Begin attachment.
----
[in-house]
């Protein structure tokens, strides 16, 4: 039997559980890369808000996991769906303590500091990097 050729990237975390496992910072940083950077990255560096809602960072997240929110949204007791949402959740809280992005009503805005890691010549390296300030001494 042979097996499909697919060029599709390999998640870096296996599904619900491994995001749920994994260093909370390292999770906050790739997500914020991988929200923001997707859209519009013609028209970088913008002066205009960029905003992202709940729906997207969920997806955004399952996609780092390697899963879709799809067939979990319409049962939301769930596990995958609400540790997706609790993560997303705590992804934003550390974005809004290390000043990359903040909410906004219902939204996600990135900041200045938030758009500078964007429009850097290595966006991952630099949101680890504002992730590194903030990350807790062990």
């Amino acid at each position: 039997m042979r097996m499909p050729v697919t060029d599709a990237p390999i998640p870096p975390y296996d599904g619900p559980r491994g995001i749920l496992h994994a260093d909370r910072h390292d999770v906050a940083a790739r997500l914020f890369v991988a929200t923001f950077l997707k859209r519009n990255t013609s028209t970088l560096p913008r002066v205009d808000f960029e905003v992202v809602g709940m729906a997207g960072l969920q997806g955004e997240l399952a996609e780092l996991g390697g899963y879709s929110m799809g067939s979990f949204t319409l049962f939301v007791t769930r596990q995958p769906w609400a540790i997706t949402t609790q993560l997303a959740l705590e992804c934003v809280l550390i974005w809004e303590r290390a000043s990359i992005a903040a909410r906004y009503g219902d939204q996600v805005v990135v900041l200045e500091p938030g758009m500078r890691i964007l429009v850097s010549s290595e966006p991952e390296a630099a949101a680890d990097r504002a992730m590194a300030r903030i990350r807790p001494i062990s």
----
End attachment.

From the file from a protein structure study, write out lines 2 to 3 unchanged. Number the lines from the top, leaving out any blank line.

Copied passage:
């Protein structure tokens, strides 16, 4: 039997559980890369808000996991769906303590500091990097 050729990237975390496992910072940083950077990255560096809602960072997240929110949204007791949402959740809280992005009503805005890691010549390296300030001494 042979097996499909697919060029599709390999998640870096296996599904619900491994995001749920994994260093909370390292999770906050790739997500914020991988929200923001997707859209519009013609028209970088913008002066205009960029905003992202709940729906997207969920997806955004399952996609780092390697899963879709799809067939979990319409049962939301769930596990995958609400540790997706609790993560997303705590992804934003550390974005809004290390000043990359903040909410906004219902939204996600990135900041200045938030758009500078964007429009850097290595966006991952630099949101680890504002992730590194903030990350807790062990």
């Amino acid at each position: 039997m042979r097996m499909p050729v697919t060029d599709a990237p390999i998640p870096p975390y296996d599904g619900p559980r491994g995001i749920l496992h994994a260093d909370r910072h390292d999770v906050a940083a790739r997500l914020f890369v991988a929200t923001f950077l997707k859209r519009n990255t013609s028209t970088l560096p913008r002066v205009d808000f960029e905003v992202v809602g709940m729906a997207g960072l969920q997806g955004e997240l399952a996609e780092l996991g390697g899963y879709s929110m799809g067939s979990f949204t319409l049962f939301v007791t769930r596990q995958p769906w609400a540790i997706t949402t609790q993560l997303a959740l705590e992804c934003v809280l550390i974005w809004e303590r290390a000043s990359i992005a903040a909410r906004y009503g219902d939204q996600v805005v990135v900041l200045e500091p938030g758009m500078r890691i964007l429009v850097s010549s290595e966006p991952e390296a630099a949101a680890d990097r504002a992730m590194a300030r903030i990350r807790p001494i062990s």